What works within peer support for young people coping with complex mental health and substance use issues: A participatory-realist evaluation

University of Ottawa Institute of Mental Health Research

Peer support services follow the practice of involving “peers” or individuals who share key lived experiences with clients to promote positive outcomes. Although there is an expanding body of literature focused on youth peer support in mental health services, there continues to be a need to better understand what works for whom, why and in what circumstances. This presentation describes a hybrid realist and participatory evaluation designed to examine LOFT peer support services for transitional aged youth (TAY) with complex mental health and substance use challenges. These findings are an important foundation to bringing evidence-based practices to peer support, and the TAY peer program is an exemplar having been running for more that  years with more peers being hired every year.


Tanya Halsall
Tanya Halsall is a Postdoctoral Fellow at the Royal's Institute of Mental Health Research affiliated with the University of Ottawa and an Adjunct Research Professor in the Department of Neuroscience at Carleton University. Her primary research areas are in youth development, participatory evaluation and health promotion. Her specific interests are in ecological approaches and interventions that support behaviour change to enhance youth well-being. She has also been involved in evaluating system transformation initiatives in child and youth services at the regional, provincial, national and international level.

Mardi Daley
Mardi Daley, B.A. is an advocate, facilitator and Peer Specialist working in youth mental health and homelessness in Toronto. Working from the lens of lived experience, Mardi collaborates on research projects to support by-youth for-youth resources, training and engagement. Her interests include youth employment, peer support and ethical youth engagement.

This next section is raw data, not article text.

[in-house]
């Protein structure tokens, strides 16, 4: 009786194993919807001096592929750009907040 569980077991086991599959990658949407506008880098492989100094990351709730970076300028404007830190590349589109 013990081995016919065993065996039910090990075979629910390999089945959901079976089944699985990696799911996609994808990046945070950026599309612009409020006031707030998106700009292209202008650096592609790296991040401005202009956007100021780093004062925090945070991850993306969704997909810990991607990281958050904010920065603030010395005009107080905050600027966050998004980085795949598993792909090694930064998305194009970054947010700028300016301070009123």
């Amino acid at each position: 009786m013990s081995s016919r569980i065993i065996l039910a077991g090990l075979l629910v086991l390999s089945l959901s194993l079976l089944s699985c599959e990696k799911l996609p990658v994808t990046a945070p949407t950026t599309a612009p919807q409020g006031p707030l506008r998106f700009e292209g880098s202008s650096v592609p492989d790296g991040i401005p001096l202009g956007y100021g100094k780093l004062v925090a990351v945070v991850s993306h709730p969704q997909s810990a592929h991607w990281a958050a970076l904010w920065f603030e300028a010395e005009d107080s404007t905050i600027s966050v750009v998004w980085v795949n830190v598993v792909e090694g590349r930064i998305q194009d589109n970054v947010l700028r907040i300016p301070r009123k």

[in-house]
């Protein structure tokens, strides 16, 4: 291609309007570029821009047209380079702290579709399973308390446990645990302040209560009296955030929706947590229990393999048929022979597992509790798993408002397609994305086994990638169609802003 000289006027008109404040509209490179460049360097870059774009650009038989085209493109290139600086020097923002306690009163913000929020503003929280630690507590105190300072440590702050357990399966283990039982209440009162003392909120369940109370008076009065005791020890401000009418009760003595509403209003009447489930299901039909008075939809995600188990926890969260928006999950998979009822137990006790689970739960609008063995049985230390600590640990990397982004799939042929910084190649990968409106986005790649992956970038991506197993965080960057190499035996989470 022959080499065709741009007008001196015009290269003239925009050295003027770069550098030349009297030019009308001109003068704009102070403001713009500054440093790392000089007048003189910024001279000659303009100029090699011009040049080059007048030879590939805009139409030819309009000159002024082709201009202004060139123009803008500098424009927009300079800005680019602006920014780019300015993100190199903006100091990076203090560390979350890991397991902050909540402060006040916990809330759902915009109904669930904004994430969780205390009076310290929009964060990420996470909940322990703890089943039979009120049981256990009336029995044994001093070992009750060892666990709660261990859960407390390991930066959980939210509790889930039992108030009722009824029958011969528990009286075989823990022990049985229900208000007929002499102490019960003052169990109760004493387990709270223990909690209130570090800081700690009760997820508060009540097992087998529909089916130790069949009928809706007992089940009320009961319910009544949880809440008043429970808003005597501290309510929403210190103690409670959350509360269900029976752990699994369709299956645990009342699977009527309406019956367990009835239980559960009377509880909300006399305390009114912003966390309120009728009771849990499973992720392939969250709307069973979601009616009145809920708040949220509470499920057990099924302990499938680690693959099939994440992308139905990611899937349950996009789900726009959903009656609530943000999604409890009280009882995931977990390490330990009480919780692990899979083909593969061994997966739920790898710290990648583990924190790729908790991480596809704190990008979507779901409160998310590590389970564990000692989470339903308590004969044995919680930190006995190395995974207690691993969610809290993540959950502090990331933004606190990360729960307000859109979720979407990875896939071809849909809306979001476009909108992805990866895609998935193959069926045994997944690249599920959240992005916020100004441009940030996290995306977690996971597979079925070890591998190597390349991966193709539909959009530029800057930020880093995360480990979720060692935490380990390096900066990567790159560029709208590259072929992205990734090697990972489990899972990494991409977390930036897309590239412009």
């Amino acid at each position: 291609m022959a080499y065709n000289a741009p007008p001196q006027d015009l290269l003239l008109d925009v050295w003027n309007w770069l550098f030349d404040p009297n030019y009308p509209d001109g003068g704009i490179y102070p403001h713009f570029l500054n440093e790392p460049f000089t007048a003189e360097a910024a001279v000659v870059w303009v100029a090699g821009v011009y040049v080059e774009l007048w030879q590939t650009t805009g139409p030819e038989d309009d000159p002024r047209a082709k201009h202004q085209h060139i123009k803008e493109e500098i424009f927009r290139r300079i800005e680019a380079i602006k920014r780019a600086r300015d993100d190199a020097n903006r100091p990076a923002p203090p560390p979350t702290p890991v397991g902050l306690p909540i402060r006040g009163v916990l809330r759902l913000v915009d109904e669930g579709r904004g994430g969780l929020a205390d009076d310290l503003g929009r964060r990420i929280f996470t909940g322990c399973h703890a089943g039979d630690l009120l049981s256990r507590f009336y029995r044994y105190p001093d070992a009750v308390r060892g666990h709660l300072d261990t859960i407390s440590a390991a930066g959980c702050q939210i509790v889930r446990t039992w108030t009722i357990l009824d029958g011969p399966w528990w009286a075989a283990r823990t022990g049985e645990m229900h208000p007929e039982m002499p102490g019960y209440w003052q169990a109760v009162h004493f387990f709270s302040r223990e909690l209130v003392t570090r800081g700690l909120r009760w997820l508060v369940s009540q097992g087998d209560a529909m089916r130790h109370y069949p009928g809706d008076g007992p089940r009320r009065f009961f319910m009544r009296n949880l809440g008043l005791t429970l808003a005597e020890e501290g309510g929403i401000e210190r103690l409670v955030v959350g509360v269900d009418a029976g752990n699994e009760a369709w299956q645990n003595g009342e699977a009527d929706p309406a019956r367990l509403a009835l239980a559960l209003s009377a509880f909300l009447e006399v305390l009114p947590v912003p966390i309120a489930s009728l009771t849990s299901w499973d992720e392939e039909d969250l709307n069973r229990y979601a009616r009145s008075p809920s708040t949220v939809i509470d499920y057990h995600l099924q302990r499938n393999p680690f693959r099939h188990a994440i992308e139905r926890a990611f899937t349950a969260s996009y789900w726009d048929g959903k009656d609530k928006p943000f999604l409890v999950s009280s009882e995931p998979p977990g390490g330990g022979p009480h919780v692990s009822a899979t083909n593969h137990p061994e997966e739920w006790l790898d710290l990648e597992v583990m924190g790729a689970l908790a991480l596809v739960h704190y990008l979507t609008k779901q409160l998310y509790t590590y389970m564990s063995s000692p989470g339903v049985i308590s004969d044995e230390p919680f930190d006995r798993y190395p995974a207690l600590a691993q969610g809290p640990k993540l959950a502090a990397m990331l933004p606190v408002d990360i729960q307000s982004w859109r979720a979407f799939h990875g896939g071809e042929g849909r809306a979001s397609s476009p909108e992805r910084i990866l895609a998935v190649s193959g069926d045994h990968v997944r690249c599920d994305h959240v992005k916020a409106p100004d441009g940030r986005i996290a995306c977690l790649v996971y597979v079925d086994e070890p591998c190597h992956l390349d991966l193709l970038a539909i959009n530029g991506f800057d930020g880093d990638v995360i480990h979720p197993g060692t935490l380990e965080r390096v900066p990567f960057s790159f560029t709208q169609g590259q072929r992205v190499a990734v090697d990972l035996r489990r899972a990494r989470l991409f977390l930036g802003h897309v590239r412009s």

Key takeaways

  • The participatory-realist evaluation comprises:
    • Youth participatory evaluation: young people are actively engaged in the research process
    • Realist evaluation: designed to answer the question: “what works, for whom, how, why and in what circumstances?”
  • Transition-aged youth (TAY) program serves 800 unique young people in the Toronto area through LOFT
    • Peer support workers are former clients of the TAY program
    • The majority of members are dealing with a mental health disorder along with substance use
    • Support youth in their desired path in life once they’ve moved on from the program
    • Found an overarching theme of recovery throughout patient participation
    • Some patients may not want to go through a route of recovery but would rather have a person they can talk to who understands what they’re going through
      • Peer support acts as a friend with boundaries

Key Learning Objectives (defined by presenters)

  1. Be introduced to the key mechanisms that support positive outcomes in youth peer support services and areas of peer engagement they may not have considered
  2. Learn how to implement a hybrid participatory-realist evaluation with strong co-design elements with youth peer staff
  3. Learn about the TAY program, it’s approach and evolution with peer support practices that support recovery not only for the client, but also the peers

Key Themes

  1. Peer support services

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